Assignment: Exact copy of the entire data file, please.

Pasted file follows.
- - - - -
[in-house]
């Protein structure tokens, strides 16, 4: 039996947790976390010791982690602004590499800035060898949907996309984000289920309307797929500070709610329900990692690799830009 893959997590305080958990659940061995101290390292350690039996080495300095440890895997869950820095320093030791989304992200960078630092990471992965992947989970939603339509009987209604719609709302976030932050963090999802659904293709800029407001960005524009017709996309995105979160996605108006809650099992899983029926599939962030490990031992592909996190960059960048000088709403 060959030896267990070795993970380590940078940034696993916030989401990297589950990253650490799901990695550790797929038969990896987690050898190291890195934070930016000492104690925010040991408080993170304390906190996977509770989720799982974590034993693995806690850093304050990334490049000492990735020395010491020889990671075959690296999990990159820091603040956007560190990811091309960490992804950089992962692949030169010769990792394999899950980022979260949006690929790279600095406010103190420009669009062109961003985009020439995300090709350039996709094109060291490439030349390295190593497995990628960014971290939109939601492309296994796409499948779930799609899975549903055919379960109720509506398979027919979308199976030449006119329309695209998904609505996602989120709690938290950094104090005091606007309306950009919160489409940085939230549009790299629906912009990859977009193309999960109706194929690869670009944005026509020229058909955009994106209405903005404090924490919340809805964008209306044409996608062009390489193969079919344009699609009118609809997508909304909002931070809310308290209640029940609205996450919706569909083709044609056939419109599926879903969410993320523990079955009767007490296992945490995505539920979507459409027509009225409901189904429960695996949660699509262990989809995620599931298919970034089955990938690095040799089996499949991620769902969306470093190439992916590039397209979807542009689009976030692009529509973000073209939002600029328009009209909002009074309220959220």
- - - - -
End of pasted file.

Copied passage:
[in-house]
């Protein structure tokens, strides 16, 4: 039996947790976390010791982690602004590499800035060898949907996309984000289920309307797929500070709610329900990692690799830009 893959997590305080958990659940061995101290390292350690039996080495300095440890895997869950820095320093030791989304992200960078630092990471992965992947989970939603339509009987209604719609709302976030932050963090999802659904293709800029407001960005524009017709996309995105979160996605108006809650099992899983029926599939962030490990031992592909996190960059960048000088709403 060959030896267990070795993970380590940078940034696993916030989401990297589950990253650490799901990695550790797929038969990896987690050898190291890195934070930016000492104690925010040991408080993170304390906190996977509770989720799982974590034993693995806690850093304050990334490049000492990735020395010491020889990671075959690296999990990159820091603040956007560190990811091309960490992804950089992962692949030169010769990792394999899950980022979260949006690929790279600095406010103190420009669009062109961003985009020439995300090709350039996709094109060291490439030349390295190593497995990628960014971290939109939601492309296994796409499948779930799609899975549903055919379960109720509506398979027919979308199976030449006119329309695209998904609505996602989120709690938290950094104090005091606007309306950009919160489409940085939230549009790299629906912009990859977009193309999960109706194929690869670009944005026509020229058909955009994106209405903005404090924490919340809805964008209306044409996608062009390489193969079919344009699609009118609809997508909304909002931070809310308290209640029940609205996450919706569909083709044609056939419109599926879903969410993320523990079955009767007490296992945490995505539920979507459409027509009225409901189904429960695996949660699509262990989809995620599931298919970034089955990938690095040799089996499949991620769902969306470093190439992916590039397209979807542009689009976030692009529509973000073209939002600029328009009209909002009074309220959220």